Part of a trip along the Western Coast of the African continent, from Morocco all the way to South Africa.


– visited April 2016 –

„They let you starve, but they also let you speak.” This is how one of my fellow passengers in the shared taxi from the border to Nouâdhibou sums up Mauritania. It is a poor country, the landscape mostly barren, without a nearby water supply, there is little life in these lands.


Nouâdhibou is located on a peninsula that is despite its narrowness cut in half between Mauritania and Western Sahara. With about 120,000 inhabitants, it is the country’s second-largest city. It feels like a very provincial town. The harbour is interesting and I peak over the wall of the football stadium. The artificial grass is the only green around. I ask a fruit seller if I can take a picture of his stall. I frame the picture so that he is in it. As he notices, he objects: “Not me, just the fruit.”

I stay at the Camping Baie du Lévrier which is in the centre of town. I could pitch my tent in the sandy courtyard but as the rooms are only slightly more expensive, I take one. I am the only guest. In the evening I sit in the open kitchen of my accommodation. Two cows enter the courtyard. They have a look around, find nothing of interest, and leave again. The Café Pleine Lune (Full Moon) seems to be one of the best houses in town. The food is French style and delicious. The café is full, there is a Champions League quarter final match, Atlético Madrid is playing Barcelona. There are plenty of young men watching. I am the only person eating something. As the game is over and everybody leaves in a hurry, no empty cups, glasses or bottles remain on the tables. There is much desire to see the game, but little money to have a drink.

Nouâdhibou is connected by railway to the iron mines in Zouérat, 670 kilometres to the east. That is the only railway line in the country. In Europe, railways form a network, linking cities and countries. In most of sub-Sahara Africa, railways are single lines running inland from the sea, to connect a source of raw materials to a port. The freight trains, carrying iron ore to the sea and going back empty, can be as long as 3 kilometres making them some of the longest and heaviest trains in the world.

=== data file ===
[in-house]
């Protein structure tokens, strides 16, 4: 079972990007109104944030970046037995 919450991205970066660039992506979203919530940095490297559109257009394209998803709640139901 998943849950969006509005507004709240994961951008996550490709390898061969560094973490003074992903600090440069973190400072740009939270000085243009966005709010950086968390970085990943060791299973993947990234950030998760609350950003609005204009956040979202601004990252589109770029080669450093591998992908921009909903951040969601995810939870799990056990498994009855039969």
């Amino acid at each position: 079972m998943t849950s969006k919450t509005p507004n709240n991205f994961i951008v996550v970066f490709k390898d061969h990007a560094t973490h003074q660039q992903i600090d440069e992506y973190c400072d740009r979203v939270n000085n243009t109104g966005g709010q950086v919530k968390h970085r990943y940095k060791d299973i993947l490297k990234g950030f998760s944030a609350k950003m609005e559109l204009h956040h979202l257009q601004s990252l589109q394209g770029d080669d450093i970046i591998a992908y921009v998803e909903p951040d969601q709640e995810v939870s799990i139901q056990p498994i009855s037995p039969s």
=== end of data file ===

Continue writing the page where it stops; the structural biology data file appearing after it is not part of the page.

I’ve been told the wrong departure time and am at the station three hours early. There is a station building, but there are no platforms, there are just the tracks in the mixture of sand and gravel. The train is pulled by three locomotives and is still going full speed as it enters the station. After several minutes of passing train the breaks engage and the train comes to a rumbling stop. At the end of the train is one car that looks like a giant cage, two cars whose purpose I do not understand and one car for passengers. The rules are simple, if you want to ride in this car, you need a ticket. On top of or in the freight cars you don’t. Women and children are mainly heading for the passenger car, many of the young men climb onto the train somewhere else. For some tourists the train, and especially the option to ride for free on one of the freight cars has become an attraction. It is one of the situations where a very unpleasant journey is romanticised as an “experience”. The train goes through the desert, during the day, it can be unbearably hot and at night it can become cold very quickly. Nothing in the desert keeps the warmth. Riding the freight cars is dirty. Very dirty in the empty cars on the way inland to the mine, dirty beyond imagination in the cars full of dusty iron ore in the other direction.